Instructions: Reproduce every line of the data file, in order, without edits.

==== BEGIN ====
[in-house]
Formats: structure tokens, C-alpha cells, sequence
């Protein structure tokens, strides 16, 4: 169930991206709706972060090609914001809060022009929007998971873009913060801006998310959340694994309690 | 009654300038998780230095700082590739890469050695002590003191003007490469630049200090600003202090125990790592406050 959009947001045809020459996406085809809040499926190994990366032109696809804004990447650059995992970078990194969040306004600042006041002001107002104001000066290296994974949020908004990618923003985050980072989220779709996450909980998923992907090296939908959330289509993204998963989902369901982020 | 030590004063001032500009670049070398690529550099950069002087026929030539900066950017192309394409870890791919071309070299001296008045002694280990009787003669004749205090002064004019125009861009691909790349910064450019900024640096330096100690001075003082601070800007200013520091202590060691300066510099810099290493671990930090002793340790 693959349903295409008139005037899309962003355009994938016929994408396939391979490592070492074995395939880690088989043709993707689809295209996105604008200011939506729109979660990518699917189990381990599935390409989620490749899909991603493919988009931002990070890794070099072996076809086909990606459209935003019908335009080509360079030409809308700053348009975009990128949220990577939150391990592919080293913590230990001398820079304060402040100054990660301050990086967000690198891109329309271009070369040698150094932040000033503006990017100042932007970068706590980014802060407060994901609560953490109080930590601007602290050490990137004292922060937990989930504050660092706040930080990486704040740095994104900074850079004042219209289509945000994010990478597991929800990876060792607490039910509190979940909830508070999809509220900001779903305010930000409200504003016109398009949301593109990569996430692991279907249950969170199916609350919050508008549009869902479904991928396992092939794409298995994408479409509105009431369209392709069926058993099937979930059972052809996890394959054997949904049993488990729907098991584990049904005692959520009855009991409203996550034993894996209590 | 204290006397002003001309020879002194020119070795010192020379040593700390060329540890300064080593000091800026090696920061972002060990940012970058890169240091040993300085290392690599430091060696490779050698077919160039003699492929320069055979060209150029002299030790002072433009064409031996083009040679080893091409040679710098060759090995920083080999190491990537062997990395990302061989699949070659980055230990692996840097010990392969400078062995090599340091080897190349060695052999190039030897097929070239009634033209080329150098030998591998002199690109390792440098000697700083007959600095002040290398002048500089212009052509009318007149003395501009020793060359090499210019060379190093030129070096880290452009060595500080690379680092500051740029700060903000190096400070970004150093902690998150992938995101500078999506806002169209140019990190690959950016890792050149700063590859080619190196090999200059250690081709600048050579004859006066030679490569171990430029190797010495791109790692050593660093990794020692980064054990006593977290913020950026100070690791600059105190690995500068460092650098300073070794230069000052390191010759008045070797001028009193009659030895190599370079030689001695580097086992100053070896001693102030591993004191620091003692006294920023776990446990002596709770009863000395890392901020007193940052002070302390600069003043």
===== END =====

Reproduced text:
[in-house]
Formats: structure tokens, C-alpha cells, sequence
């Protein structure tokens, strides 16, 4: 169930991206709706972060090609914001809060022009929007998971873009913060801006998310959340694994309690 | 009654300038998780230095700082590739890469050695002590003191003007490469630049200090600003202090125990790592406050 959009947001045809020459996406085809809040499926190994990366032109696809804004990447650059995992970078990194969040306004600042006041002001107002104001000066290296994974949020908004990618923003985050980072989220779709996450909980998923992907090296939908959330289509993204998963989902369901982020 | 030590004063001032500009670049070398690529550099950069002087026929030539900066950017192309394409870890791919071309070299001296008045002694280990009787003669004749205090002064004019125009861009691909790349910064450019900024640096330096100690001075003082601070800007200013520091202590060691300066510099810099290493671990930090002793340790 693959349903295409008139005037899309962003355009994938016929994408396939391979490592070492074995395939880690088989043709993707689809295209996105604008200011939506729109979660990518699917189990381990599935390409989620490749899909991603493919988009931002990070890794070099072996076809086909990606459209935003019908335009080509360079030409809308700053348009975009990128949220990577939150391990592919080293913590230990001398820079304060402040100054990660301050990086967000690198891109329309271009070369040698150094932040000033503006990017100042932007970068706590980014802060407060994901609560953490109080930590601007602290050490990137004292922060937990989930504050660092706040930080990486704040740095994104900074850079004042219209289509945000994010990478597991929800990876060792607490039910509190979940909830508070999809509220900001779903305010930000409200504003016109398009949301593109990569996430692991279907249950969170199916609350919050508008549009869902479904991928396992092939794409298995994408479409509105009431369209392709069926058993099937979930059972052809996890394959054997949904049993488990729907098991584990049904005692959520009855009991409203996550034993894996209590 | 204290006397002003001309020879002194020119070795010192020379040593700390060329540890300064080593000091800026090696920061972002060990940012970058890169240091040993300085290392690599430091060696490779050698077919160039003699492929320069055979060209150029002299030790002072433009064409031996083009040679080893091409040679710098060759090995920083080999190491990537062997990395990302061989699949070659980055230990692996840097010990392969400078062995090599340091080897190349060695052999190039030897097929070239009634033209080329150098030998591998002199690109390792440098000697700083007959600095002040290398002048500089212009052509009318007149003395501009020793060359090499210019060379190093030129070096880290452009060595500080690379680092500051740029700060903000190096400070970004150093902690998150992938995101500078999506806002169209140019990190690959950016890792050149700063590859080619190196090999200059250690081709600048050579004859006066030679490569171990430029190797010495791109790692050593660093990794020692980064054990006593977290913020950026100070690791600059105190690995500068460092650098300073070794230069000052390191010759008045070797001028009193009659030895190599370079030689001695580097086992100053070896001693102030591993004191620091003692006294920023776990446990002596709770009863000395890392901020007193940052002070302390600069003043």